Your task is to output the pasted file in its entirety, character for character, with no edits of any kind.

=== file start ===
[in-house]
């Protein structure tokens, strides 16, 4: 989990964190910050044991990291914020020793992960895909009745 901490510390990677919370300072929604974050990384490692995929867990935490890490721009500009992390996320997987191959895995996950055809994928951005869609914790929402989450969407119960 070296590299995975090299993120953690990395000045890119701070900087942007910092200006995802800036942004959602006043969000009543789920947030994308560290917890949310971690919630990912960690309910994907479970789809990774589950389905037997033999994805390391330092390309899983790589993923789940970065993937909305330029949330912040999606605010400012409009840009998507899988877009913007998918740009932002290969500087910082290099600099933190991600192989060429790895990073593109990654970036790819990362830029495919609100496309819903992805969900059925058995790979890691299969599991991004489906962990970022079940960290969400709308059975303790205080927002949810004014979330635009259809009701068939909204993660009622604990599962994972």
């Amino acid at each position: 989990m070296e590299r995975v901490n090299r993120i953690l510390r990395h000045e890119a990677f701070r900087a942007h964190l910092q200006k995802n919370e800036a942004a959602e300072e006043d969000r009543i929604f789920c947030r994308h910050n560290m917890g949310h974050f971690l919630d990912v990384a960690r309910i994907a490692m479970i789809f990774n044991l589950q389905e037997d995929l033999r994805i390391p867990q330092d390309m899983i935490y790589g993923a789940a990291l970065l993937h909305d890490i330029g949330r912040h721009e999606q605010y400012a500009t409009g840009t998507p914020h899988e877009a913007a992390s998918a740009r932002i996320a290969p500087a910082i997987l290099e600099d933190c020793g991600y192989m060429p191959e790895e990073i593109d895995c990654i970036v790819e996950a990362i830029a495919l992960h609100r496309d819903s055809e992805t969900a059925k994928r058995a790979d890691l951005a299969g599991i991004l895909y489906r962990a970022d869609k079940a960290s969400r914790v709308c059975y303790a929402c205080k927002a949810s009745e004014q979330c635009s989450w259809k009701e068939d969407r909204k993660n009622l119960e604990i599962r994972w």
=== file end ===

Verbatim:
[in-house]
């Protein structure tokens, strides 16, 4: 989990964190910050044991990291914020020793992960895909009745 901490510390990677919370300072929604974050990384490692995929867990935490890490721009500009992390996320997987191959895995996950055809994928951005869609914790929402989450969407119960 070296590299995975090299993120953690990395000045890119701070900087942007910092200006995802800036942004959602006043969000009543789920947030994308560290917890949310971690919630990912960690309910994907479970789809990774589950389905037997033999994805390391330092390309899983790589993923789940970065993937909305330029949330912040999606605010400012409009840009998507899988877009913007998918740009932002290969500087910082290099600099933190991600192989060429790895990073593109990654970036790819990362830029495919609100496309819903992805969900059925058995790979890691299969599991991004489906962990970022079940960290969400709308059975303790205080927002949810004014979330635009259809009701068939909204993660009622604990599962994972």
């Amino acid at each position: 989990m070296e590299r995975v901490n090299r993120i953690l510390r990395h000045e890119a990677f701070r900087a942007h964190l910092q200006k995802n919370e800036a942004a959602e300072e006043d969000r009543i929604f789920c947030r994308h910050n560290m917890g949310h974050f971690l919630d990912v990384a960690r309910i994907a490692m479970i789809f990774n044991l589950q389905e037997d995929l033999r994805i390391p867990q330092d390309m899983i935490y790589g993923a789940a990291l970065l993937h909305d890490i330029g949330r912040h721009e999606q605010y400012a500009t409009g840009t998507p914020h899988e877009a913007a992390s998918a740009r932002i996320a290969p500087a910082i997987l290099e600099d933190c020793g991600y192989m060429p191959e790895e990073i593109d895995c990654i970036v790819e996950a990362i830029a495919l992960h609100r496309d819903s055809e992805t969900a059925k994928r058995a790979d890691l951005a299969g599991i991004l895909y489906r962990a970022d869609k079940a960290s969400r914790v709308c059975y303790a929402c205080k927002a949810s009745e004014q979330c635009s989450w259809k009701e068939d969407r909204k993660n009622l119960e604990i599962r994972w």